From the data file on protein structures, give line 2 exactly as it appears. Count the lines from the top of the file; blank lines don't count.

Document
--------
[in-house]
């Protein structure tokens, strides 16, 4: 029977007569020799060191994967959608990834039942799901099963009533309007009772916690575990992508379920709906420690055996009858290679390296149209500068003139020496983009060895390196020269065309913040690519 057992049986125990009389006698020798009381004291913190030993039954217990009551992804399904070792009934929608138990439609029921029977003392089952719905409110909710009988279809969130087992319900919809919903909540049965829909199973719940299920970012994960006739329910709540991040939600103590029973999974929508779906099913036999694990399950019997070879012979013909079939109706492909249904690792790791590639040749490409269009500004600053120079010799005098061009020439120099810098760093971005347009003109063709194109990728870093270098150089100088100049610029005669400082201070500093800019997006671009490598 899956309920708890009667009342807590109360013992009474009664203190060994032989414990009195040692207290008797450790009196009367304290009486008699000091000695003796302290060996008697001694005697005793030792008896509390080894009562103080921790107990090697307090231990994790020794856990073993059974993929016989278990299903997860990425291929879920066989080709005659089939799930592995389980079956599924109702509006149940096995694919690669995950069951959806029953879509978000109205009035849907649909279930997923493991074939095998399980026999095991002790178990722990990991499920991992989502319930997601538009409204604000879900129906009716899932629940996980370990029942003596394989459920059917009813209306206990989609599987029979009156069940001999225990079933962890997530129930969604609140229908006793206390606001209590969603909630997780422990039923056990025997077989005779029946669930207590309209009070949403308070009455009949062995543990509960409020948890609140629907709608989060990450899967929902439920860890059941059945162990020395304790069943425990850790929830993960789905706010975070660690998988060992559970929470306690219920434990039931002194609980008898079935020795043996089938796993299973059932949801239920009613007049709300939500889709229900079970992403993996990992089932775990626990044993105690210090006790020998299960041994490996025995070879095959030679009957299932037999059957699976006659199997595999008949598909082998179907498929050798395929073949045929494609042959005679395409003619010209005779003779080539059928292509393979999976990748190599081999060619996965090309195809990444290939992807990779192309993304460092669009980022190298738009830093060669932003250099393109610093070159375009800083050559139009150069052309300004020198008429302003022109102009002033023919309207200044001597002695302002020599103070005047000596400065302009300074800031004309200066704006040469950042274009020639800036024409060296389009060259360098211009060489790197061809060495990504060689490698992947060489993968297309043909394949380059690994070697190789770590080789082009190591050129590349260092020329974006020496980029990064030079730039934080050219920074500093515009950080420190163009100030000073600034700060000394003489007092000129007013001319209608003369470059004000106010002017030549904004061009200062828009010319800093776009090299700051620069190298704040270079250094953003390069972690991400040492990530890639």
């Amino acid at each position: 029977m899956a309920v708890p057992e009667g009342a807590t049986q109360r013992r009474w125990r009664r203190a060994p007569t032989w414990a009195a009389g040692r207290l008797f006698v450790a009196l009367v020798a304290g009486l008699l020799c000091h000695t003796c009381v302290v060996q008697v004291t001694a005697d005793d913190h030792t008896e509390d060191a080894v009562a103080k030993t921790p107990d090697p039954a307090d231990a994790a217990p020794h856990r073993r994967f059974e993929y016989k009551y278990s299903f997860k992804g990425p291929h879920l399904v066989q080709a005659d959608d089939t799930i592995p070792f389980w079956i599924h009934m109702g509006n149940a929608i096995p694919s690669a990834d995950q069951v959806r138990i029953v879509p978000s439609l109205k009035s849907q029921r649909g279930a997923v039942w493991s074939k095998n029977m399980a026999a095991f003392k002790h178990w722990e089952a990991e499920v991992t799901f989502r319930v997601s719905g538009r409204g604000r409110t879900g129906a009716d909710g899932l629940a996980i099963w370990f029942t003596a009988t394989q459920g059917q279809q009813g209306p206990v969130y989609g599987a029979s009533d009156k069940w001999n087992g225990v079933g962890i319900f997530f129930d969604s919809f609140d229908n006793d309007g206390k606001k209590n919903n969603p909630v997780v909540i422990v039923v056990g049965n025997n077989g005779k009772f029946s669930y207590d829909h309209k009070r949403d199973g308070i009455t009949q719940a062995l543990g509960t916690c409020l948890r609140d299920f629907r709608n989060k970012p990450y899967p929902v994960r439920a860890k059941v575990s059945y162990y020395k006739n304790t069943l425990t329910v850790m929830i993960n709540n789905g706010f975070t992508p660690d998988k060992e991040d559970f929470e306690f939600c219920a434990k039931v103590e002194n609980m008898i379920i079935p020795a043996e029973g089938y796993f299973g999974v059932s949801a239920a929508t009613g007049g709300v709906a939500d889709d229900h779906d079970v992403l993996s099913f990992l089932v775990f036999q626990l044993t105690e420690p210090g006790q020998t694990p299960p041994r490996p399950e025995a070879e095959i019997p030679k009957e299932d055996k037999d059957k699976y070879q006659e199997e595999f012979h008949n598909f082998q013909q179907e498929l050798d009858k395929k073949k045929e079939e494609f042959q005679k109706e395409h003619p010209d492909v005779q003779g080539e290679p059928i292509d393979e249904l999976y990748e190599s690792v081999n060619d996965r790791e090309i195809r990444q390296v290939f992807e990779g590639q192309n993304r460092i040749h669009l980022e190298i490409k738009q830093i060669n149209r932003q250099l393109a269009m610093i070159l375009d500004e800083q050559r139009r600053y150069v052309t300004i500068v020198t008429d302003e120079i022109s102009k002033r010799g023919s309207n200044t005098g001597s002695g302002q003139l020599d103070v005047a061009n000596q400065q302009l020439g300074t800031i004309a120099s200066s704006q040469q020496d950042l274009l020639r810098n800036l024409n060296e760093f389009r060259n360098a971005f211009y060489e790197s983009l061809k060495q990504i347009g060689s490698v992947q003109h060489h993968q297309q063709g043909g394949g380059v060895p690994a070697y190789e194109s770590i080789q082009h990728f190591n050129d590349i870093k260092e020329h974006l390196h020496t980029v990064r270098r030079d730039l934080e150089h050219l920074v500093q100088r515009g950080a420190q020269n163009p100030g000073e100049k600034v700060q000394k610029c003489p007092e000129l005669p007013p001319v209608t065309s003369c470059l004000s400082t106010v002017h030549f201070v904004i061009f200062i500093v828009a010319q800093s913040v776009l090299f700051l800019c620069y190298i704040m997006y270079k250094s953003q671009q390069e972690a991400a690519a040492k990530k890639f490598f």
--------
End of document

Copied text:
């Protein structure tokens, strides 16, 4: 029977007569020799060191994967959608990834039942799901099963009533309007009772916690575990992508379920709906420690055996009858290679390296149209500068003139020496983009060895390196020269065309913040690519 057992049986125990009389006698020798009381004291913190030993039954217990009551992804399904070792009934929608138990439609029921029977003392089952719905409110909710009988279809969130087992319900919809919903909540049965829909199973719940299920970012994960006739329910709540991040939600103590029973999974929508779906099913036999694990399950019997070879012979013909079939109706492909249904690792790791590639040749490409269009500004600053120079010799005098061009020439120099810098760093971005347009003109063709194109990728870093270098150089100088100049610029005669400082201070500093800019997006671009490598 899956309920708890009667009342807590109360013992009474009664203190060994032989414990009195040692207290008797450790009196009367304290009486008699000091000695003796302290060996008697001694005697005793030792008896509390080894009562103080921790107990090697307090231990994790020794856990073993059974993929016989278990299903997860990425291929879920066989080709005659089939799930592995389980079956599924109702509006149940096995694919690669995950069951959806029953879509978000109205009035849907649909279930997923493991074939095998399980026999095991002790178990722990990991499920991992989502319930997601538009409204604000879900129906009716899932629940996980370990029942003596394989459920059917009813209306206990989609599987029979009156069940001999225990079933962890997530129930969604609140229908006793206390606001209590969603909630997780422990039923056990025997077989005779029946669930207590309209009070949403308070009455009949062995543990509960409020948890609140629907709608989060990450899967929902439920860890059941059945162990020395304790069943425990850790929830993960789905706010975070660690998988060992559970929470306690219920434990039931002194609980008898079935020795043996089938796993299973059932949801239920009613007049709300939500889709229900079970992403993996990992089932775990626990044993105690210090006790020998299960041994490996025995070879095959030679009957299932037999059957699976006659199997595999008949598909082998179907498929050798395929073949045929494609042959005679395409003619010209005779003779080539059928292509393979999976990748190599081999060619996965090309195809990444290939992807990779192309993304460092669009980022190298738009830093060669932003250099393109610093070159375009800083050559139009150069052309300004020198008429302003022109102009002033023919309207200044001597002695302002020599103070005047000596400065302009300074800031004309200066704006040469950042274009020639800036024409060296389009060259360098211009060489790197061809060495990504060689490698992947060489993968297309043909394949380059690994070697190789770590080789082009190591050129590349260092020329974006020496980029990064030079730039934080050219920074500093515009950080420190163009100030000073600034700060000394003489007092000129007013001319209608003369470059004000106010002017030549904004061009200062828009010319800093776009090299700051620069190298704040270079250094953003390069972690991400040492990530890639």